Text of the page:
This study examines the role of southern Italian women who remained behind when their husbands emigrated in the late nineteenth and early twentieth centuries. By piecing together limited archival source material, the author argues that married women were not voiceless or powerless when their husbands were abroad, but they took on roles beyond their limited legal position. They petitioned local officials, requested passports, received remittances, and handled the family finances, all in the absence of their husbands, the legal head of the family. The study also emphasizes the connection forged between women and the new Italian state at a time when women did not have political rights. Centering on Basilicata—a “forgotten” region of the Italian south and one that has not been a major focus of scholarly investigation—this study challenges stereotypes that the Italian south was backwards, uncivilized, and lagging behind northern Italy. The author argues that large scale emigration greatly impacted the married women left behind in the villages of Basilicata, changing their social, political, and economic role.
Victoria Calabrese teaches at Iona College.
Preface: A Woman Left Behind
Introduction: Women, Emigration, and Basilicata
Chapter 1: Marriage, Tradition, and Emigration
Chapter 2: Motherhood and Migration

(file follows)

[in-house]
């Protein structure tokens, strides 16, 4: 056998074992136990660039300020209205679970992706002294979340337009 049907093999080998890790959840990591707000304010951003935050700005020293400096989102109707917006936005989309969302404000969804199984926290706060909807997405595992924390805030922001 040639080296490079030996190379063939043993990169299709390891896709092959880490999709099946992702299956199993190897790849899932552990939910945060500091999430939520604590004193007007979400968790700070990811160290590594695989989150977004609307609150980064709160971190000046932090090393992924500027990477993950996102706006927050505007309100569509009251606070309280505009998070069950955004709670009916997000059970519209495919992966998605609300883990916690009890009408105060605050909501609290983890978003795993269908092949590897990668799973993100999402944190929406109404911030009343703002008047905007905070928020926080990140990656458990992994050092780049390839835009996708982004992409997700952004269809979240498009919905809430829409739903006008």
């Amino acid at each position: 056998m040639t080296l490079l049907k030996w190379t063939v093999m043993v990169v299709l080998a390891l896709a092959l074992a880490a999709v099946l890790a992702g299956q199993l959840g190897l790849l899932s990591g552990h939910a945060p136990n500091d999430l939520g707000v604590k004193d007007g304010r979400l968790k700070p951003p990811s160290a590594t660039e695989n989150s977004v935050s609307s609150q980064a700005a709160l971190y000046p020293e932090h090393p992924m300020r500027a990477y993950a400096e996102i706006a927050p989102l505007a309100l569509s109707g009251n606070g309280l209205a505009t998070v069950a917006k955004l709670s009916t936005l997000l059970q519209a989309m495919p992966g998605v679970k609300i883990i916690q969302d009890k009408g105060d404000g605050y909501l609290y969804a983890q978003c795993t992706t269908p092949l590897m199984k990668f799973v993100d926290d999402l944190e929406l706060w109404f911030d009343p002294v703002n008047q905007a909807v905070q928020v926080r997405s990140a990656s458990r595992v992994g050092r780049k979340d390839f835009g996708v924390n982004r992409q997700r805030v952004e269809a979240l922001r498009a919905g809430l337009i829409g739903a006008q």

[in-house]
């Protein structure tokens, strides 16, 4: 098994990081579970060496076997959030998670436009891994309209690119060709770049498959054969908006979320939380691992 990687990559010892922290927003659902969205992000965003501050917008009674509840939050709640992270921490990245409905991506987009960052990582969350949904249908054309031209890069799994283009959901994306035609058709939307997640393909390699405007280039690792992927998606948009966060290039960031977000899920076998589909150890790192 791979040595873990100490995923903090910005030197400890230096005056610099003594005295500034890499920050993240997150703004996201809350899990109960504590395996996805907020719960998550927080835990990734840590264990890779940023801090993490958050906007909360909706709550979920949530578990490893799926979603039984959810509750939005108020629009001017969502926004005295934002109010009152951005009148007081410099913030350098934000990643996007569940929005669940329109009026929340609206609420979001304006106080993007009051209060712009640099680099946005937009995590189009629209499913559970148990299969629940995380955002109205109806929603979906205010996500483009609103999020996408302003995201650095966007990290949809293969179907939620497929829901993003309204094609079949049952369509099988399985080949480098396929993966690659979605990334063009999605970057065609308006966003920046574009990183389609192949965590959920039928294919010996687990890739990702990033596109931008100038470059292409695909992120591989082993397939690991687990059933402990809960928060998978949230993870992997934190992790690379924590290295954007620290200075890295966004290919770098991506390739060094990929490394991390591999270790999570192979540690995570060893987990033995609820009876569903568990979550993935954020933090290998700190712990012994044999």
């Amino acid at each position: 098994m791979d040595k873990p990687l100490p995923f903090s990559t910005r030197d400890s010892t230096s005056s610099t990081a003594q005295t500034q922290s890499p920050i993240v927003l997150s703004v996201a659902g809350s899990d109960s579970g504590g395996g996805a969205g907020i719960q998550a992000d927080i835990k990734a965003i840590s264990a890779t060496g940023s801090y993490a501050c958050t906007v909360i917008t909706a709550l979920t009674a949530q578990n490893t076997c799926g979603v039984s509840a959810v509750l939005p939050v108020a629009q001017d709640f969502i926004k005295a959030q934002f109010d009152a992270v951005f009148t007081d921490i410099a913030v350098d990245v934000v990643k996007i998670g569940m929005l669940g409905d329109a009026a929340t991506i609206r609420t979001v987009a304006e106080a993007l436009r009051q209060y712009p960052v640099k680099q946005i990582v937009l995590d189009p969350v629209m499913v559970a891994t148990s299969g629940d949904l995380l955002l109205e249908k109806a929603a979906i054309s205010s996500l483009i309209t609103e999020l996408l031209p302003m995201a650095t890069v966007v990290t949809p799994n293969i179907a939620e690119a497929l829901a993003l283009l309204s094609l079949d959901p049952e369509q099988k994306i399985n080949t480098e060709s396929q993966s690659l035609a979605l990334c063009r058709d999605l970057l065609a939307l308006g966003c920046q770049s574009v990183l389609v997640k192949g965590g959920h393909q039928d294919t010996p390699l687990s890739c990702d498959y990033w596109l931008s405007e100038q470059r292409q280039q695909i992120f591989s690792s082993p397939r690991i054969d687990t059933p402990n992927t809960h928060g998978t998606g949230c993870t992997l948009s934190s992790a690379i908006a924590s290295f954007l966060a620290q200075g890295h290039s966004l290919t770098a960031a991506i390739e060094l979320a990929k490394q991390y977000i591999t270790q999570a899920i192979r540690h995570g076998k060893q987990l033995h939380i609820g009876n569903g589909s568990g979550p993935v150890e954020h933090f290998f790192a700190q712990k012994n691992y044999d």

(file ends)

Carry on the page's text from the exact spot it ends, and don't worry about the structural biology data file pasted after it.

Chapter 3: Women and Economic Change in an Era of Mass Migration
Chapter 4: Women and the State: Forging Citizenship
Chapter 5: Family, Community, and Church: Coping with Emigration
Chapter 6: Deviant Women: Criminal and Dishonorable Activity
Chapter 7: Returning Men and Emigrating Women
About the Author
Calabrese’s work is a timely reminder of the gendered dimension of transnational migration. By focusing on rural women in Basilicata, a seemingly isolated, rural world, Calabrese shows us the ways in which male emigration transformed the intimate and public lives of the married women who remained behind. Working from a wide range of government documents, Calabrese centers on the words and experiences of rural women as they navigated the intricacies of a transnational global network. This work highlights the ways rural women invoked the law, government agencies, and social norms to forge new roles for themselves within the family and the state.
Italian Women in Basilicata creatively pieces together scant and scattered documentation with good results. It delivers vivid illustrations of how women’s confined civil status shaped their responses to male emigration, focusing on their persistent, small efforts to protect themselves as wives, mothers, and daughters.
Victoria Calabrese paints a moving and nuanced portrait of women in Italy during the peak years of emigration from the south of the country. By investigating the legal, social, and religious implications of families separated by international migration, Calabrese explains continuity and change in gender relations, family structures, and community development. This book makes a significant contribution to women’s studies, migration studies, and Italian studies, with specific examples of women’s stories that readers will long remember.